The UK’s prospects at the moment are dominated by Brexit. If you talk to civil servants, they will describe the difficulty of keeping open at least two versions of the future in their preparations. But they will also say that once the destination is clear, given more people, money and time, they can perform the technical acrobatics of getting there. The risks are on the political side – whether there is a deal that Brussels, the cabinet and parliament will accept – and economic, from the cost of business uncertainty and the possible terms of any deal.
The impact on the European Union itself is much less than on the UK, however. There, 2017 has brought a cautious recovery. The eurozone’s problems are not over but the patches look more securely in place than they did just a few years ago, and growth (although recovering from a low base) has exceeded expectations, even if sceptics say that only fuller integration can really address the zone’s weaknesses.
Again, Europe’s main problems are political: the lack of a long term plan for countering immigration from Africa and the Middle East; the rise of nationalism and populism; and the separatist tendencies illustrated by Catalonia.
The European recovery has been underpinned by the strength of the US economy. The stock markets, buoyed by expectations of a substantial programme of tax cuts, may be overstating the prospects both of growth and of that legislation, but the picture painted by monthly figures has still amounted to something better than many thought at the start of the year. To say that uncertainty stems from the political arena, however, is to understate the obvious. That extends too to international relations where the possibility that the US might engage in war with North Korea, nuclear or otherwise, has moved from essentially zero under the Obama administration to something greater.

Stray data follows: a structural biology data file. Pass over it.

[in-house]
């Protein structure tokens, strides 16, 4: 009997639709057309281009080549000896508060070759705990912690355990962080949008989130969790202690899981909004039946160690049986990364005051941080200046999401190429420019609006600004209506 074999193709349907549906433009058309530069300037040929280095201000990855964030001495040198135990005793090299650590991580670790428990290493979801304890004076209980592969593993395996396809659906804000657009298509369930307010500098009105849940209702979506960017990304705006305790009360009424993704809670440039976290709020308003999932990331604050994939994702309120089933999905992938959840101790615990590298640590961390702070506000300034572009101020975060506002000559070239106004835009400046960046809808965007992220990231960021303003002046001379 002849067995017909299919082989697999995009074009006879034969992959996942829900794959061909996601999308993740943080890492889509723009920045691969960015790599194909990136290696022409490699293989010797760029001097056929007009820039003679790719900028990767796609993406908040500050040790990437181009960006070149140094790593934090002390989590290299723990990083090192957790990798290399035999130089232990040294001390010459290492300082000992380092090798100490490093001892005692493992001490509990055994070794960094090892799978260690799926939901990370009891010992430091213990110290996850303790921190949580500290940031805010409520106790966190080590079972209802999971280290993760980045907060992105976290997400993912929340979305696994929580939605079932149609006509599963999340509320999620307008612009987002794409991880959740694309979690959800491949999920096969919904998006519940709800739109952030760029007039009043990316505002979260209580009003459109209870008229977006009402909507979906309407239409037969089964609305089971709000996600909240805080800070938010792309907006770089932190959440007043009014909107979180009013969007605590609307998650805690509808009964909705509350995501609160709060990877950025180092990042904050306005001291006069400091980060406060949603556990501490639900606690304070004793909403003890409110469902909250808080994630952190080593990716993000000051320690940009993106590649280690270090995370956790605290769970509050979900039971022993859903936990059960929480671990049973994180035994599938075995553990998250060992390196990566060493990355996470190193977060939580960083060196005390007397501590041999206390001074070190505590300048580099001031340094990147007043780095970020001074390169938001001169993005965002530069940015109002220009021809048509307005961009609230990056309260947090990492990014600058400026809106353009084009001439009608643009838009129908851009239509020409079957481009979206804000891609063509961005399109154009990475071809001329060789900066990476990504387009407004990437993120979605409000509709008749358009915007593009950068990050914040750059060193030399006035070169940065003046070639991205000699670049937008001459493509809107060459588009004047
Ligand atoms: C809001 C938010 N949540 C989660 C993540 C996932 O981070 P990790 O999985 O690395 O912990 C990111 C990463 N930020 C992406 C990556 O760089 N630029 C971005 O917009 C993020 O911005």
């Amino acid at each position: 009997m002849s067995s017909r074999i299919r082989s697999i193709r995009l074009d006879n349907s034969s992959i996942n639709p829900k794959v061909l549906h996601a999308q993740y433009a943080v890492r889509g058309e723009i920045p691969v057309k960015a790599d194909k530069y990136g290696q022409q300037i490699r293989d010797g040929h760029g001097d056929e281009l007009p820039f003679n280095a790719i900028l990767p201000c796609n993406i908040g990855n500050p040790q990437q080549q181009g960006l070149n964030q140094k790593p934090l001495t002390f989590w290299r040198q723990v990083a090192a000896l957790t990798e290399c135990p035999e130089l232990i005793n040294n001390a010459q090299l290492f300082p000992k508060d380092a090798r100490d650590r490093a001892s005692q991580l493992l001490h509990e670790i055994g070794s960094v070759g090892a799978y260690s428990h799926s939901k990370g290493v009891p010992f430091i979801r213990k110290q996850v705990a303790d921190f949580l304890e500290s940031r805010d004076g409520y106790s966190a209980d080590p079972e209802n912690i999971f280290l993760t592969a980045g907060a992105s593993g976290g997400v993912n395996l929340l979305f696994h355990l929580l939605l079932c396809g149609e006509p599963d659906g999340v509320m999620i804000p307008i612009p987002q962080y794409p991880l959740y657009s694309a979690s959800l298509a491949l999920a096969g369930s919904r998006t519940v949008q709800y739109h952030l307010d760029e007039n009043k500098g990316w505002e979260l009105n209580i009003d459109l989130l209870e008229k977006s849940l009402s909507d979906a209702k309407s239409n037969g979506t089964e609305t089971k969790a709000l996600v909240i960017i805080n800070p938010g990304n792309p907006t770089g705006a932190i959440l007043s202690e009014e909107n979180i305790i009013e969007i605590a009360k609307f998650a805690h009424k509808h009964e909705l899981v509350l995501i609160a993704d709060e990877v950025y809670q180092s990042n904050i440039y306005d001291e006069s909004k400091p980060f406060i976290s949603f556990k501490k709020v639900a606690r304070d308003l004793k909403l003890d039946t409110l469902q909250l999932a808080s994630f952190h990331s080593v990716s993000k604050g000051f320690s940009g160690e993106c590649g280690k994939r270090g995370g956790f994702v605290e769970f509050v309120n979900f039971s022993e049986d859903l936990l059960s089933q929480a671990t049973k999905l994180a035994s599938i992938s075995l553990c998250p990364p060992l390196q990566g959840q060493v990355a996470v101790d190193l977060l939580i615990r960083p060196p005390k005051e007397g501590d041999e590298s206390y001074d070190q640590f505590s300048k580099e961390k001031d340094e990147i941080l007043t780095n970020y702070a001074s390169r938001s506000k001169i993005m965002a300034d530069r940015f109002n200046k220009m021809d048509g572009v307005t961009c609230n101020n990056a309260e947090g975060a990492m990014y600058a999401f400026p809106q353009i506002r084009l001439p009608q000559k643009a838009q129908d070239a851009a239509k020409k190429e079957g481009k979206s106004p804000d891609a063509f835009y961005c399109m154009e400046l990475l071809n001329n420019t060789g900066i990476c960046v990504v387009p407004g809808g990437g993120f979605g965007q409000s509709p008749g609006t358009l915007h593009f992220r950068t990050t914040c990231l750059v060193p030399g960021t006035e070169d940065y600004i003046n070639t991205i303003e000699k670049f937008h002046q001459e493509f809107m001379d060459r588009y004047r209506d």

That problem, perhaps the single greatest threat to international stability, is still for China to solve, as the country with the greatest influence over Pyongyang. That it has not chosen to do so should not be a surprise; Beijing prefers to have an ally over that border rather than a united Korea sympathetic to the US. It has clearly hoped the provocations would simmer down while it concentrates on its two greatest concerns: maintaining political control and economic stability at home, and increasing its influence abroad.
Its economic stability should not be taken for granted. Its central bank has warned that local governments, in calling constantly for loose monetary policy to fuel growth, have helped create asset inflation that may turn out to be a bubble. But in contrast to western democracies, its politics is in a phase of remarkable stability, as premier Xi Jinping consolidates his power, laying claim to the title of the most powerful Chinese leader since Mao Tse Tung.
In the South China Sea and beyond, China has pressed ahead with the “Belt and Road” policy of knitting together strategic investments, using roads, railways and ports to link itself to key developing countries. In Africa, its investment over the past 15 years has, from China’s point of view, been a low-risk experiment and has won it allies. The rerun of contested Kenyan elections has not appeared to give it significant doubt.
It is, in that strategy, showing more concern for its zone of influence than is the US towards Latin America, the region with which it so fitfully engages. This year will have shown growth picking up across the continent from 2016 – with the exception of Venezuela – and a further speeding up expected for 2018. But as with much of the rest of the world, politics is the shadow threatening to blight economic progress.
Bronwen Maddox is director of the Institute for Government and a commentator and broadcaster